Weather conditions, especially the timing of rainfall, are highly variable from one year to another in the sahelo soudanian part of Africa. Rationales developped by local stakeholders to account for these variations are based on various sources of knowledge depending on their primary socialization within a local territory and their direct experience of it, their formal schooling and linguistic competence, their faith to monotheist religion and their commitment to conservation and development programs. Commenting some quotes from various people in the same region, the communication is a tentative presentation of the differing voices on local changes : global climate change is not necessarily the main relevant explanation.

Observing wild flora to understand local perceptions of climate change in a temperate rural area of the South-Western France?

Authors: Anne Sourdril (UMR 7533 Ladyss - CNRS)  email
Cecile Barnaud (INRA)  email
Louise Clochey  email

Short Abstract

Local discourses on wild flora management in a French rural area give insight on how is (or not) perceived climate change by local communities, on adaptation strategies as well as social tensions emerging from the facing of environmental and social transformations.

Long Abstract

Rural areas of the european temperate countries are affected by climate changes that are not always perceived by local communities. In this communication we want to focus on how local discourses on biodiversity, and in our case study on wild flora, can give us insight of what people see as changing in their environment. This research is part of a larger interdisciplinary and comparative program on local perception of environmental changes funded by the French ANR. We conducted ethnographic investigations and participant observations on perceptions of biodiversity changes in the Bas-Comminges, French rural area which agriculture is based on extensive mixed farming.

Wild flora managements there are shaped and impacted by traditional agricultural practices, rural and agricultural policies or warmer temperatures and climate change. We will show that (1) wild flora is seen as growing and expending positively and negatively due to changes in agriculture and to warmer temperatures, (2) discourses on those impacts reveal different types of knowledge and uses of local flora and (3) social conflicts emerge around its management and reveal tensions as well as different objectives for the land within a changing community. We will demonstrate that warmer temperatures are not linked to climate changes and that environmental and social changes can not be apprehended separately. More broadly, we want to understand how rural populations are facing and adaptating to strong environmental transformations ; local, ad hoc, and iterative efforts based on local, non-scientific knowledge derived from observation and lived experience will be critically important in adaptation to change.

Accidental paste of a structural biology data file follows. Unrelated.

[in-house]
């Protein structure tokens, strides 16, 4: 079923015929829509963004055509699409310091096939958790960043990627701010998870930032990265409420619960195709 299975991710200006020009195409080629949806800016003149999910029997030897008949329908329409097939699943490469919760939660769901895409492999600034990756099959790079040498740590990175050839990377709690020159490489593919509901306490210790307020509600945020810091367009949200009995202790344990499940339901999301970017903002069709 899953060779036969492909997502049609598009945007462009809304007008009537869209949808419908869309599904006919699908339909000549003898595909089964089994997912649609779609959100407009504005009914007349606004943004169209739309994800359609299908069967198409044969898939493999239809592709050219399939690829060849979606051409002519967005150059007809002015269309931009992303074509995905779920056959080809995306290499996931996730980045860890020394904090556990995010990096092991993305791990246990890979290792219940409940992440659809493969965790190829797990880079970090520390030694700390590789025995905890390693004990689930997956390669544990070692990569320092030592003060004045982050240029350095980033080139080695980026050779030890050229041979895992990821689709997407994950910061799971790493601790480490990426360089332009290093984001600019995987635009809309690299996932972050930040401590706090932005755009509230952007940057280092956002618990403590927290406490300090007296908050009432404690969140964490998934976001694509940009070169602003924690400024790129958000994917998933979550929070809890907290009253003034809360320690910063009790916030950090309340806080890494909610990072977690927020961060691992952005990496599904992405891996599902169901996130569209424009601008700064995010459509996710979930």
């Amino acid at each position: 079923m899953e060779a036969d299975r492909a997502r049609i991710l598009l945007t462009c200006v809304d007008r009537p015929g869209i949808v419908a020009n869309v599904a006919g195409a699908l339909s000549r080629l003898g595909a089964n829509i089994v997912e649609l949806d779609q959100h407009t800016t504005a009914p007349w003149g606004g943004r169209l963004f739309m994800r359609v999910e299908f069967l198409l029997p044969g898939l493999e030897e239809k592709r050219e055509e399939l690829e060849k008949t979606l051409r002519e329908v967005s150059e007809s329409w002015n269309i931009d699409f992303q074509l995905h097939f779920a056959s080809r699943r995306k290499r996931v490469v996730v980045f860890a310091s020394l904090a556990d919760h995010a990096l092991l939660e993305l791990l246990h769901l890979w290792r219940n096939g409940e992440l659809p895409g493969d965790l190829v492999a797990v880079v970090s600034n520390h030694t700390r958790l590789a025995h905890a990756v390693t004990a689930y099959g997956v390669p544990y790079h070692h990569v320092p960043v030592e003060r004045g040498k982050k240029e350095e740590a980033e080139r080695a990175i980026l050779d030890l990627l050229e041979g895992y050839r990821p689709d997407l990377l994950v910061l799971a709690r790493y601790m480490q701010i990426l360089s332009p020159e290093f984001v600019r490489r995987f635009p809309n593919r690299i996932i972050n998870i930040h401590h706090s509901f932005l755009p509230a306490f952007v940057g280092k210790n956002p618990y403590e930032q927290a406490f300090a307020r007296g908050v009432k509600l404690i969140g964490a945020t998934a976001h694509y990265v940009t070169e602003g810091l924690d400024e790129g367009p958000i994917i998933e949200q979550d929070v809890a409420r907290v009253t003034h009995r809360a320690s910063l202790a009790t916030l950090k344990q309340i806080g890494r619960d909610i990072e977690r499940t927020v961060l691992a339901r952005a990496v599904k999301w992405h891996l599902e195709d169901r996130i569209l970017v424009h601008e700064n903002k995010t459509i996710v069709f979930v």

Indigenous Tea Farmers' Responses and Adaptations to Climate Change

Author: John Richard Stepp (University of Florida)  email

Short Abstract

Tea is a cultural keystone species and is being impacted by climate change. This paper explores indigenous knowledge, responses and adaptations to climate change. Consensus and decision models were developed to explore future scenarios.

Long Abstract

Tea (Camellia sinensis (L.) Kuntze) is an important cultural keystone species for indigenous communities in the Southern Highlands of Yunnan, China. Widespread economic growth and the rise of a consumer class in China has led to a great demand for tea grown by indigenous communities in small plots following organic principles. While production has increased in the region, demand has exceeded this growth. Climate change in the region is having an impact on crop quality and production. This paper explores indigenous knowledge of climate change in the region and details farmers' responses and adaptations. Specific questions include: How do tea farmers perceive the effects of climate on their agro-ecosystems and crop quality? What are shared farmer perceptions and knowledge on climate change? What cultural, cooperative and socio-economic variables are associated with greater farmer adaptive capacity to climate change? Farmer surveys exploring knowledge, social networks, perceptions, practices and decisions regarding tea management in the context of climate variability and socio-environmental change are presented. Cultural consensus analysis identified characteristics that allow farmers to perceive and adapt to changing climatic conditions. We explore future scenarios using ethnographic decision modeling.

Sámi reindeer herders' perspectives on tundra shrubification

Authors: Tim Horstkotte (University of Lapland)  email
Bruce Forbes (University of Lapland)  email
Tove Aagnes Utsi (UIT- The Arctic University of Norway)  email
Åsa Larsson Blind (University of Lapland)  email

Short Abstract